As the online/offline divide is bridged. As the internet is integrated into our daily life even more, these algorithms will have a more severe impact in our dating lives. In large part, it’s already the deciding factor in who we interact with, in what information we see, ergo what people “appear” to us. This “visibility” is not solely “online” visibility, but “offline” as well. These echochambers influence our perception of social signals, so when you combine socialization with the reality that is algorithmic dating, it will quickly be the algorithms that give us what we want.
Remember my previous conversation about “branding?” The echochambers which are erected around your online presence will color all of your interactions. Let’s take the modern dating landscape as an example. Let’s say you’re deep in left-wing internet. There is a lexicon, set of social assumptions, and a presentation that reads “left wing.” The space is heavily female dominated, there is a mandatory understanding of gender and race politics otherwise you’re not viable. I could pull a tinder profile out at random that exemplifies the game you need to play in order to survive in that realm.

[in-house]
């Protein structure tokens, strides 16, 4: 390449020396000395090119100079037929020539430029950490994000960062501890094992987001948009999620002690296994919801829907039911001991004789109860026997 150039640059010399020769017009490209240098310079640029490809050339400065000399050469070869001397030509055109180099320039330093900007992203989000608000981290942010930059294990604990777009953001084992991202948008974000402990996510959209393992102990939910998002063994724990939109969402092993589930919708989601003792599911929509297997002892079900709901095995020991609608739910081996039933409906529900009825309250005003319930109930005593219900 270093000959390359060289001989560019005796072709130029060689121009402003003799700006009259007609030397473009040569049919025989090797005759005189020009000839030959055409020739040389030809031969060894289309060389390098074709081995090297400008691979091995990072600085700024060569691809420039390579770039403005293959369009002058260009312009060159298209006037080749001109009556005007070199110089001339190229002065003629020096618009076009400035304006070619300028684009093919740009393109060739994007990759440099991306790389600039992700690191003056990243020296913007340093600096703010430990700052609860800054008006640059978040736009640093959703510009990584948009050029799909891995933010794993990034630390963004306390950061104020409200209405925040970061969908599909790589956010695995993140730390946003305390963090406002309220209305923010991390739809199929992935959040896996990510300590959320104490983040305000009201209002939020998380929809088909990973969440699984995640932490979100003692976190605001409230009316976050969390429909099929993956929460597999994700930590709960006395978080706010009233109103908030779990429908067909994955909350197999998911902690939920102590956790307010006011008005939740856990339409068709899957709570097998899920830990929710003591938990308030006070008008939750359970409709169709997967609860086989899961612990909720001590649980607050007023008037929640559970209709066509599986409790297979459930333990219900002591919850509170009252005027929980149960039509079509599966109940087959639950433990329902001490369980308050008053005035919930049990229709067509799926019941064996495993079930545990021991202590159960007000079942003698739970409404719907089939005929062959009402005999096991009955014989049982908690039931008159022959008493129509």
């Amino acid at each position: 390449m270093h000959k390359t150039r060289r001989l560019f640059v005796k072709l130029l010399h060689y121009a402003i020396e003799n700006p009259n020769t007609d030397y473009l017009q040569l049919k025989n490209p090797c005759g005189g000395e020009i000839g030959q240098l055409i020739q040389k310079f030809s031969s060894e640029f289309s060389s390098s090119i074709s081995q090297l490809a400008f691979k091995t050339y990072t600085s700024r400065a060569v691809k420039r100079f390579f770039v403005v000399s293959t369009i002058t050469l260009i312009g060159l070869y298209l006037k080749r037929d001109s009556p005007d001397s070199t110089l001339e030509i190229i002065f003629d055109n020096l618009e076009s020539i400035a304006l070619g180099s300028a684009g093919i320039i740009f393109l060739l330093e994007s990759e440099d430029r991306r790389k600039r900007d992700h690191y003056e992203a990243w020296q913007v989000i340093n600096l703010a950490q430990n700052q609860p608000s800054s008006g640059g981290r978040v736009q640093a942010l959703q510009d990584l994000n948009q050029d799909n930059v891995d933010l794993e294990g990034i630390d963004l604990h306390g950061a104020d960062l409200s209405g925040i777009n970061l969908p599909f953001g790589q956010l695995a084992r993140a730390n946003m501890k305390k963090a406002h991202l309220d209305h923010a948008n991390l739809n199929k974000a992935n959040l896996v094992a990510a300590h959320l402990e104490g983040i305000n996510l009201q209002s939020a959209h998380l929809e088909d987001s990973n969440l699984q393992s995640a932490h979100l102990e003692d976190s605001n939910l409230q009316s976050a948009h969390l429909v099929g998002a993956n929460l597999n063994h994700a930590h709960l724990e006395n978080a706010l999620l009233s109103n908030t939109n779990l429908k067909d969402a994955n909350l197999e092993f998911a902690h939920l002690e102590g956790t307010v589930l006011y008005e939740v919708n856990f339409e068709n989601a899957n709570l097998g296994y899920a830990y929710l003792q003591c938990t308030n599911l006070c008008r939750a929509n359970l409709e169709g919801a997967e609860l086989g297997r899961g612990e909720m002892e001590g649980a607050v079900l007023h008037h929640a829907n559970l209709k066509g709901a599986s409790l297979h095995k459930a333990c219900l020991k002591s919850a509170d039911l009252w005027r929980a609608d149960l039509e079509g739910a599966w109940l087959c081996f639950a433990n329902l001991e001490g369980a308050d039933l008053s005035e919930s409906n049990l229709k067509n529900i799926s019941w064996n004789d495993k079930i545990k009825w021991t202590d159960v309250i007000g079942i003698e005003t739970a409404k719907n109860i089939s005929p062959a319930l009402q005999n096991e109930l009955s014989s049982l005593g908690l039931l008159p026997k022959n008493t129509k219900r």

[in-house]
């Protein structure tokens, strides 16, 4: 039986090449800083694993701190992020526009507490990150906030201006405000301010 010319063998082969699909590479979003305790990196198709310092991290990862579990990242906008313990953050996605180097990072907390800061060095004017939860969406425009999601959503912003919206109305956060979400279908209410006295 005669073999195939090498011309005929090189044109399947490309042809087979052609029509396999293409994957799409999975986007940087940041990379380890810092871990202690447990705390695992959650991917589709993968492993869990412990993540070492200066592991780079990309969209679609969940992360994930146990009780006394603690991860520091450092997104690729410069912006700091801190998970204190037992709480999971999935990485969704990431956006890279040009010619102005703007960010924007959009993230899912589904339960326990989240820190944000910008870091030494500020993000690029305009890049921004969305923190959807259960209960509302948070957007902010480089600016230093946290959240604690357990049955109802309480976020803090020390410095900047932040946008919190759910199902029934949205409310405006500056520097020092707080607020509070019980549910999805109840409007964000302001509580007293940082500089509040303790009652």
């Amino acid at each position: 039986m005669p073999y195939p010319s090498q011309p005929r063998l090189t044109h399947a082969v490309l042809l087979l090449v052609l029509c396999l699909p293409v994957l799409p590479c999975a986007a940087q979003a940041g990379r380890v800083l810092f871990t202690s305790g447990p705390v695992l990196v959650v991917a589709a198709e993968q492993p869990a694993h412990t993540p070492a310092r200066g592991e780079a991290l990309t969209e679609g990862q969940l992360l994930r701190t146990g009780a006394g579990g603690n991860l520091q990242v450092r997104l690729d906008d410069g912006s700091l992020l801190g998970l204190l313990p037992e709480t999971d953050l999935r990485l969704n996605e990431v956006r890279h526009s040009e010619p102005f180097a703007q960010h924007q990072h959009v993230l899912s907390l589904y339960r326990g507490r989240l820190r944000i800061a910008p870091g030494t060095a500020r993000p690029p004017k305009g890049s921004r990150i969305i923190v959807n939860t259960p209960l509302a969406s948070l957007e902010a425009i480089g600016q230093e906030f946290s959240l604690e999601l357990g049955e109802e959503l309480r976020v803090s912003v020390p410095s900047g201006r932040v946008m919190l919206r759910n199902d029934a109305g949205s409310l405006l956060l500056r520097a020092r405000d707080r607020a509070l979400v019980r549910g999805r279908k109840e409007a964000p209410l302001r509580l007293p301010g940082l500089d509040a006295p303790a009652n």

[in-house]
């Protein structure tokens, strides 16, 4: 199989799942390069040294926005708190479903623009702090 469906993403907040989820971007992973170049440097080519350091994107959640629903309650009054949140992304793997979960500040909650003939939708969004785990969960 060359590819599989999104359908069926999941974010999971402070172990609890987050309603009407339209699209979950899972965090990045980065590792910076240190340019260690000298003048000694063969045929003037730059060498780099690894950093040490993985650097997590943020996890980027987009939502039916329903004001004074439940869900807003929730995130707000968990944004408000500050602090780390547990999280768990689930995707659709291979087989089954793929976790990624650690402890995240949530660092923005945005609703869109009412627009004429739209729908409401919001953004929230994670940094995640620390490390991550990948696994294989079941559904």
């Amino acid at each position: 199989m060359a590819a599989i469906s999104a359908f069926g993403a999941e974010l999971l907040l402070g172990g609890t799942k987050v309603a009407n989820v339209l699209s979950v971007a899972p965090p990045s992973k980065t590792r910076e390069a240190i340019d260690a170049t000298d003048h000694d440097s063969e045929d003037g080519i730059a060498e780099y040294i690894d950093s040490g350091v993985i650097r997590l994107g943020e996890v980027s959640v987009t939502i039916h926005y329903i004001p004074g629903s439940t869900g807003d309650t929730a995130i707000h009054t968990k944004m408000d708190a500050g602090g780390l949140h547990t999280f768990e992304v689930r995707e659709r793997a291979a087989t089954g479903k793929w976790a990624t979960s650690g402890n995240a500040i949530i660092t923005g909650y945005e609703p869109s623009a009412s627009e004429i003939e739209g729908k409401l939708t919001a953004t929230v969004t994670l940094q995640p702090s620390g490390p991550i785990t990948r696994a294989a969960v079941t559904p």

“bi, poly, kinky. Currently in an ethically non-monogamous relationship” etc. etc.
Generally, there’s a necessity to “queer” your branding. Even if you’re straight, it’s important that you demonstrate some level of androgeny or a willingness to blur the boundaries of masculinity if you’re a male.
Similarly, there’s a social presentation for right-wing dating. Usually, there’s push to demonstrate primal behavior in some way. Carnivorous intake, muscluarity, guns, etc. Women will often demonstrate more demure behavior or reference their interest in sports or show a picture with them wielding a rifle or a boomerang of them shooting a pistol at a range.
It’s all social signalling.